The Respondent has demonstrated a total knowledge of the Complainant's business and brand, seeking, through the website at the disputed domain name, to pass itself off as the Complainant, while offering for sale counterfeit versions of the Complainant's products, at a lower price. The Panel finds evident that the disputed domain name was registered by the Respondent with the clear intention of passing itself off as the Complainant and trade upon its reputation, which reveals bad faith.
As stated by Cartier International, N.V., Cartier International, B.V. v. David Lee, WIPO Case No. D2009-1758, "it is clear that the Respondent was aware of the Complainant's marks when he registered and started using the disputed domain name, because inter alia the domain name contains the Complainant's mark and the website offers to sell counterfeit imitations of the Complainant's products. Thus the Respondent's use of the disputed domain name is clearly not bona fida". The Panel agrees with this view and understands it is applicable to this case.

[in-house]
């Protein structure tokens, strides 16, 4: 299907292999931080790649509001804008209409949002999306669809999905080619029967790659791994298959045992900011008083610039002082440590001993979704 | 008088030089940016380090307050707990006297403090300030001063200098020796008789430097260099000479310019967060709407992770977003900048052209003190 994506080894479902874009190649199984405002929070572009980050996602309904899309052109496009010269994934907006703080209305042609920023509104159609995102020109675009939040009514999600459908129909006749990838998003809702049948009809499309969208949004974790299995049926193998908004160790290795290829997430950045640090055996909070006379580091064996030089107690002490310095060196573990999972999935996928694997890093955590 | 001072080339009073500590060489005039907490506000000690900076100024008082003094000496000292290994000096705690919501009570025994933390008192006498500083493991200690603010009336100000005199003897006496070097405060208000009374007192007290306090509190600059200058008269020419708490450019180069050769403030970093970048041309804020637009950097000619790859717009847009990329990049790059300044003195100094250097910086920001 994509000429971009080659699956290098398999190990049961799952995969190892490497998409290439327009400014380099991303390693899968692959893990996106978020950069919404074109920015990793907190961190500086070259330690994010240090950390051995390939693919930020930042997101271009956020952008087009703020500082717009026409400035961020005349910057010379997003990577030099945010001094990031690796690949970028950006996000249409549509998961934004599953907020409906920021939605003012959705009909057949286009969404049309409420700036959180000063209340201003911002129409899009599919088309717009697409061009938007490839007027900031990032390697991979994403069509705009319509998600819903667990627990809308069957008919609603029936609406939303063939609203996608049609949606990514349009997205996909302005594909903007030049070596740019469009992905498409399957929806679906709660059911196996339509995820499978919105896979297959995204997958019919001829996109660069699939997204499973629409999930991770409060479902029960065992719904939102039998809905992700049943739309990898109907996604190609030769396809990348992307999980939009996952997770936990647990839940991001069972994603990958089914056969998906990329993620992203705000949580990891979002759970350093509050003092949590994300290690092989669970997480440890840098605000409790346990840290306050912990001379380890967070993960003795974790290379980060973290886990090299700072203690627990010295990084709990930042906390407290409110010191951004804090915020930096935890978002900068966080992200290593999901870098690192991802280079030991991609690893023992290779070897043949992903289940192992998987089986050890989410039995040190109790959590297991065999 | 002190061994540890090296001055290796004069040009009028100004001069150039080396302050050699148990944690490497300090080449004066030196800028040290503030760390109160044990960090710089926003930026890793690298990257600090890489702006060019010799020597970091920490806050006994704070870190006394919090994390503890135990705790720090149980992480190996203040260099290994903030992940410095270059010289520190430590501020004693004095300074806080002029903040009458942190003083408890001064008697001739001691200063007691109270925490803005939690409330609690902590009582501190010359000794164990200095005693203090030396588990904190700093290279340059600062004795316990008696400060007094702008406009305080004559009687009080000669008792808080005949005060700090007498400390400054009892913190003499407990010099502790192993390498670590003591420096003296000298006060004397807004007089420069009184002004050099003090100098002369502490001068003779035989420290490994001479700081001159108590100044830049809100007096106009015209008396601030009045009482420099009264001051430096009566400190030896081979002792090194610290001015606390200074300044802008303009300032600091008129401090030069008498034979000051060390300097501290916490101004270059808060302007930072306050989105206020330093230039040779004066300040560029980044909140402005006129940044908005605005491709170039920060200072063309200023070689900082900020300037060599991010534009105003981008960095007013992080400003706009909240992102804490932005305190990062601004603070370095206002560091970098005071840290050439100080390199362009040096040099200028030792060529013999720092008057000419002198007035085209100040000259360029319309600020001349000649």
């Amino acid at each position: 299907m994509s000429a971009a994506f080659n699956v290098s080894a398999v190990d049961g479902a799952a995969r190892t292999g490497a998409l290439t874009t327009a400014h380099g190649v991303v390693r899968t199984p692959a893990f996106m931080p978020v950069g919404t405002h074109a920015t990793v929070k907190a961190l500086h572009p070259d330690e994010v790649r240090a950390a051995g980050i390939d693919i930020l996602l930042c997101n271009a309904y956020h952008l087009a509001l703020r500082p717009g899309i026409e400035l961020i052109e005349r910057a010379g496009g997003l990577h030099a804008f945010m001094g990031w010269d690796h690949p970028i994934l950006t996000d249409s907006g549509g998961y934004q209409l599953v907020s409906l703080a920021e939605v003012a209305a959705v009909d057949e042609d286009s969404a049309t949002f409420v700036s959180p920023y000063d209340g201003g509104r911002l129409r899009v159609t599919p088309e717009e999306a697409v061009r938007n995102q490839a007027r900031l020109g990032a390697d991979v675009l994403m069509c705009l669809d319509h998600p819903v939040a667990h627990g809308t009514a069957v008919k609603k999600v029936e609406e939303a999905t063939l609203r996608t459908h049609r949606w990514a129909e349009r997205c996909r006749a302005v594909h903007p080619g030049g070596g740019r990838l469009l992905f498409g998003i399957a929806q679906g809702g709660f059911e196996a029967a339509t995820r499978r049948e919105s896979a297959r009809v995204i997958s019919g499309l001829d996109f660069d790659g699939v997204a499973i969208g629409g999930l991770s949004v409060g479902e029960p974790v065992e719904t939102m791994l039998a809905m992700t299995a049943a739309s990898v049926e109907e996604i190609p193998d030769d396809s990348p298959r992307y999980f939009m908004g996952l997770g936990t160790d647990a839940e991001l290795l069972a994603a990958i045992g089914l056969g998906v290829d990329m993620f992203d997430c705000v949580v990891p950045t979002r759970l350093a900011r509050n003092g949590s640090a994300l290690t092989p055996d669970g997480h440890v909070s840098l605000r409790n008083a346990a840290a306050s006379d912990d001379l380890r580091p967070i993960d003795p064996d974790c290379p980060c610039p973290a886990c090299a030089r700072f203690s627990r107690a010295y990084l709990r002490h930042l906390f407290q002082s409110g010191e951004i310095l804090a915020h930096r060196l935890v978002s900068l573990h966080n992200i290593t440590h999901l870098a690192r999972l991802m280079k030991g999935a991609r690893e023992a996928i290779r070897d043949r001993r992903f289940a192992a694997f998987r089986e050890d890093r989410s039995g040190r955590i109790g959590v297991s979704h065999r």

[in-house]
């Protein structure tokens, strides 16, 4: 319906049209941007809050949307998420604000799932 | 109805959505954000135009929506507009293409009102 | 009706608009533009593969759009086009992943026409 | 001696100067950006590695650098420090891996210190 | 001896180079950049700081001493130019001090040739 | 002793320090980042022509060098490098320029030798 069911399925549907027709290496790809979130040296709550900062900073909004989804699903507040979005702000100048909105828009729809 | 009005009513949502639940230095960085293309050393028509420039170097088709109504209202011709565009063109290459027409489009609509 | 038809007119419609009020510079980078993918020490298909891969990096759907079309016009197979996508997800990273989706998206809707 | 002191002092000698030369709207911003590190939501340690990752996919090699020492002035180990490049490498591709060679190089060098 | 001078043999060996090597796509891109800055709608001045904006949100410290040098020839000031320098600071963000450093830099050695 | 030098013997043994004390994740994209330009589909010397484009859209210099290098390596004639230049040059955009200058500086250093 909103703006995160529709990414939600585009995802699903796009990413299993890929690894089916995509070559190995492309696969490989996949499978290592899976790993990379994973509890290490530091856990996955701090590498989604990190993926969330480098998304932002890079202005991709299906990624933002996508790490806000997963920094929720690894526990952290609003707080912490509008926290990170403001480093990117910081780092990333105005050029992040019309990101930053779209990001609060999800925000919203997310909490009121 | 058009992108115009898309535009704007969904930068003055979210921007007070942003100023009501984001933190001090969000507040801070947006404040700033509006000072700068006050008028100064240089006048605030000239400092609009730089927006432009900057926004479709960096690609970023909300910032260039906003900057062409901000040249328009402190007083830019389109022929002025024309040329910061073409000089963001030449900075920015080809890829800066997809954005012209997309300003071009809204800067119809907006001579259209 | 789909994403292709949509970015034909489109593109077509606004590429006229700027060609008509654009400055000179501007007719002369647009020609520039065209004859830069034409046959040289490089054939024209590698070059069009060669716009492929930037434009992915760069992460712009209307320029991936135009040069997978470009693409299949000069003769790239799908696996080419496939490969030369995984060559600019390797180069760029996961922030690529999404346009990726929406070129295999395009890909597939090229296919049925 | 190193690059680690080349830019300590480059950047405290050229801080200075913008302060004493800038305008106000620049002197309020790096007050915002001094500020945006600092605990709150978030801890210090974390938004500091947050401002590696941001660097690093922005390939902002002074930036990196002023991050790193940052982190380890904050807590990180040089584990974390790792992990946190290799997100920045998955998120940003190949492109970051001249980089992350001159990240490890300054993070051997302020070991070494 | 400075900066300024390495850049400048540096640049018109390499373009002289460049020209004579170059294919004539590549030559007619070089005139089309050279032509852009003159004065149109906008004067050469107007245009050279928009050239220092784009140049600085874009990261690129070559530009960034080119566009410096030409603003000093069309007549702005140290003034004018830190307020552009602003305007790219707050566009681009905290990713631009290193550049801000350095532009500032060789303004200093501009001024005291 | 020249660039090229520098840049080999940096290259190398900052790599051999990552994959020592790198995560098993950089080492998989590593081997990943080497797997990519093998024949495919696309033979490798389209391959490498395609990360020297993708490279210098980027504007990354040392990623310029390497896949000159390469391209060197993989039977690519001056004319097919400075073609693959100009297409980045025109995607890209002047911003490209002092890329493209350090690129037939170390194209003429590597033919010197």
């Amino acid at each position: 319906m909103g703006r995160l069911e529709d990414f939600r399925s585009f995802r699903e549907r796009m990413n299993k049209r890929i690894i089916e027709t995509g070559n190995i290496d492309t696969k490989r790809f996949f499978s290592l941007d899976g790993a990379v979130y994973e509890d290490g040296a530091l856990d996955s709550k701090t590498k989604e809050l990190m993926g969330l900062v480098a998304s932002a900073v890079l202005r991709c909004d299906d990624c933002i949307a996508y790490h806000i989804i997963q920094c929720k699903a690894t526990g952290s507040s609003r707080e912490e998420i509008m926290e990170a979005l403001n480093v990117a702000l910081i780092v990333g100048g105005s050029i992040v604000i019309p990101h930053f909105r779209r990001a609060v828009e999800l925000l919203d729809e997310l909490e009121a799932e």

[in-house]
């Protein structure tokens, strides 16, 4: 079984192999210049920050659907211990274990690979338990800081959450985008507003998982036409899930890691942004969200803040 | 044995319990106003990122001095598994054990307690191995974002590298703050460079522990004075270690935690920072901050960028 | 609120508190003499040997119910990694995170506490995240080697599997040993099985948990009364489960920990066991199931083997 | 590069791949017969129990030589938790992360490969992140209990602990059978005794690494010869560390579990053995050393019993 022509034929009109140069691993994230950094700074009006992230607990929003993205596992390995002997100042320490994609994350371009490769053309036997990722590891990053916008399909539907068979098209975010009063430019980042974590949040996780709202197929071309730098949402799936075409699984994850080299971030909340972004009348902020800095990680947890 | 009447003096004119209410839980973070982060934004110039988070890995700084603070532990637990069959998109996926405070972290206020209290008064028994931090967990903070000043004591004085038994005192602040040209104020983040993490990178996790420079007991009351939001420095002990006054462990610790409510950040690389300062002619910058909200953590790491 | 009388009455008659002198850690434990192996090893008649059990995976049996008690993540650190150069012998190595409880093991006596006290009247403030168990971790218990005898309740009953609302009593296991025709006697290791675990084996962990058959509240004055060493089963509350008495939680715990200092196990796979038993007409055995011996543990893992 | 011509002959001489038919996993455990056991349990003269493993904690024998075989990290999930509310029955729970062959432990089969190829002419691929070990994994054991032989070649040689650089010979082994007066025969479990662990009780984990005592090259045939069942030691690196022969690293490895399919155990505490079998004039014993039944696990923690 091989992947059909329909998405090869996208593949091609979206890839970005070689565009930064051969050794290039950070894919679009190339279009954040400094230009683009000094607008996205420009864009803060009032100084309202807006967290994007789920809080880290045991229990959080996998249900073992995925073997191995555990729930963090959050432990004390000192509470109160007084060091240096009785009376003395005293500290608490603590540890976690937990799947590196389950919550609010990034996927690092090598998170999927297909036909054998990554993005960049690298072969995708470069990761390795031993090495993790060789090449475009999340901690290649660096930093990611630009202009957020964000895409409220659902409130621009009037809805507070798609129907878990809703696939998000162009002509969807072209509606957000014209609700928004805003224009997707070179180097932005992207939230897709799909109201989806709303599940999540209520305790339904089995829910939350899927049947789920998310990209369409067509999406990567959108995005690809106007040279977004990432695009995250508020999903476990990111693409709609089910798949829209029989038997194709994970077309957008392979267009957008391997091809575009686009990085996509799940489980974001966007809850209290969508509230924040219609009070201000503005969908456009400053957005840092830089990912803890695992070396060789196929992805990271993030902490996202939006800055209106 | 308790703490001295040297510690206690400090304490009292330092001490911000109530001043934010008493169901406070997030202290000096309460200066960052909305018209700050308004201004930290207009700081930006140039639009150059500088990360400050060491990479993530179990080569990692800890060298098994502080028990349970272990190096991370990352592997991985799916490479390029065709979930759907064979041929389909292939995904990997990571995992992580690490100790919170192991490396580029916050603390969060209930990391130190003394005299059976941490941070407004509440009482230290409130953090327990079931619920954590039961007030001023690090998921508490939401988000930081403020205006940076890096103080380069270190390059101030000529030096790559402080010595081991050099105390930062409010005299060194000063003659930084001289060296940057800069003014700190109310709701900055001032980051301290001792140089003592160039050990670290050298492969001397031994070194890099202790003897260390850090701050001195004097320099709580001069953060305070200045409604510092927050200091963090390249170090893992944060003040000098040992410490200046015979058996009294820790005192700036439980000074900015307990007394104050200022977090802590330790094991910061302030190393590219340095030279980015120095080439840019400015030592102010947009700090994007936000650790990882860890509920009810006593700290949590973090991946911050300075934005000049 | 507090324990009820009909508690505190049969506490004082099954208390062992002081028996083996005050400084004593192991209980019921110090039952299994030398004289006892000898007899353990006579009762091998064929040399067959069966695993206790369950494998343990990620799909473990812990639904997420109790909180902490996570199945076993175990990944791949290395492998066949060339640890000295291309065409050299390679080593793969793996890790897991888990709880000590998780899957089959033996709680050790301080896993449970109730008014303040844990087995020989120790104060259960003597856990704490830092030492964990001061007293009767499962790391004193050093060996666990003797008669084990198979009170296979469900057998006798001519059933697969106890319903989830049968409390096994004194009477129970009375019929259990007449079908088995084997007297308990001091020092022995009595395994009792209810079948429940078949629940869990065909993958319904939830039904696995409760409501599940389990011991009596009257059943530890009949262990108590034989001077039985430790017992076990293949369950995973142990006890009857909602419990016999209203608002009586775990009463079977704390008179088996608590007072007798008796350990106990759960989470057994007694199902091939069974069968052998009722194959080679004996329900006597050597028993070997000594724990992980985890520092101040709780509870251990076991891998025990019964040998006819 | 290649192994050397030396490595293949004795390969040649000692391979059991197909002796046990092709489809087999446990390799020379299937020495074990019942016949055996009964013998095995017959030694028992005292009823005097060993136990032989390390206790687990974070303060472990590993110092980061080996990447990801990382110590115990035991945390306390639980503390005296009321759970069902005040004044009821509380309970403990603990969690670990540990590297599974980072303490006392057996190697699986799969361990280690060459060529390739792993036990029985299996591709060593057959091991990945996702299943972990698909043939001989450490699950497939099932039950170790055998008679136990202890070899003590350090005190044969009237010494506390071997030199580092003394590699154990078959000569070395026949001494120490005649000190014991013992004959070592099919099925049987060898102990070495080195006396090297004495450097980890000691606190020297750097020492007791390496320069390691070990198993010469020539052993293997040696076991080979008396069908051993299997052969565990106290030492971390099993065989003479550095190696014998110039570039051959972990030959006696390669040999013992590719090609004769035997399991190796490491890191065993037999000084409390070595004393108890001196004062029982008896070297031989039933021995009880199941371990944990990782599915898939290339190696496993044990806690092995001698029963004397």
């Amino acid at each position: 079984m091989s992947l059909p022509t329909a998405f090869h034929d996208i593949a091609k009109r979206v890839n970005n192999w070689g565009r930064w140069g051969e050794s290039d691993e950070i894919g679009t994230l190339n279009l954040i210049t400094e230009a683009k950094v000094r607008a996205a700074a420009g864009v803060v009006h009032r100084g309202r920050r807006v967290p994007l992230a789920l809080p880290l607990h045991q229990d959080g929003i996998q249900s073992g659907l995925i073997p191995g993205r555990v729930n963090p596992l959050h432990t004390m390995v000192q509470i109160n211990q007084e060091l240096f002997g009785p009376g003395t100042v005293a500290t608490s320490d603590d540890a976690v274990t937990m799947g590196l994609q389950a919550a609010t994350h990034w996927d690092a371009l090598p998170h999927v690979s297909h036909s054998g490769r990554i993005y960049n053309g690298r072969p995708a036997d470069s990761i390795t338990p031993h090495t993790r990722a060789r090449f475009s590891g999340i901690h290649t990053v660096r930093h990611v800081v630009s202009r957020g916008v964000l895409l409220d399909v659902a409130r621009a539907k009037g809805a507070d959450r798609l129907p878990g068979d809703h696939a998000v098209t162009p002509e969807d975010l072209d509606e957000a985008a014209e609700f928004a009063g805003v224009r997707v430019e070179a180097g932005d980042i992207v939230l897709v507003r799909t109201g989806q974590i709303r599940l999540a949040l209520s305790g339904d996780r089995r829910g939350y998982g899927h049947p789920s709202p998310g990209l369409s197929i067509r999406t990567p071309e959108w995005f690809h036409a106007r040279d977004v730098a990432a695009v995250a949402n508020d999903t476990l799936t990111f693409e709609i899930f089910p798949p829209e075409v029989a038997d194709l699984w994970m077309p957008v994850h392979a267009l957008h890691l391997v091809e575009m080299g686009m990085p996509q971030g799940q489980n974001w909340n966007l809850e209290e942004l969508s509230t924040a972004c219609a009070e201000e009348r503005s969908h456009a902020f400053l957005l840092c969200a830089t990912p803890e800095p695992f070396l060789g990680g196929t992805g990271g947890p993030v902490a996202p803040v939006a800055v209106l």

Moreover, as previously noted, the website at the disputed domain name does not include a disclaimer in relation to the relationship between the Respondent and the Complainant.
The Panel's understanding is that the Respondent is clearly using the disputed domain name to intentionally attract, for commercial gain, Internet users to its website, by creating a likelihood of confusion with the Complainant's mark and thus using the disputed domain name in bad faith.
Therefore, the Panel finds that the third element of the Policy has been satisfied.
For the foregoing reasons, in accordance with paragraphs 4(i) of the Policy and 15 of the Rules, the Panel orders that the disputed domain name, <babylissprobrasil.com>, be transferred to the Complainant.
Gonçalo M. C. Da Cunha Ferreira
Date: May 23, 2016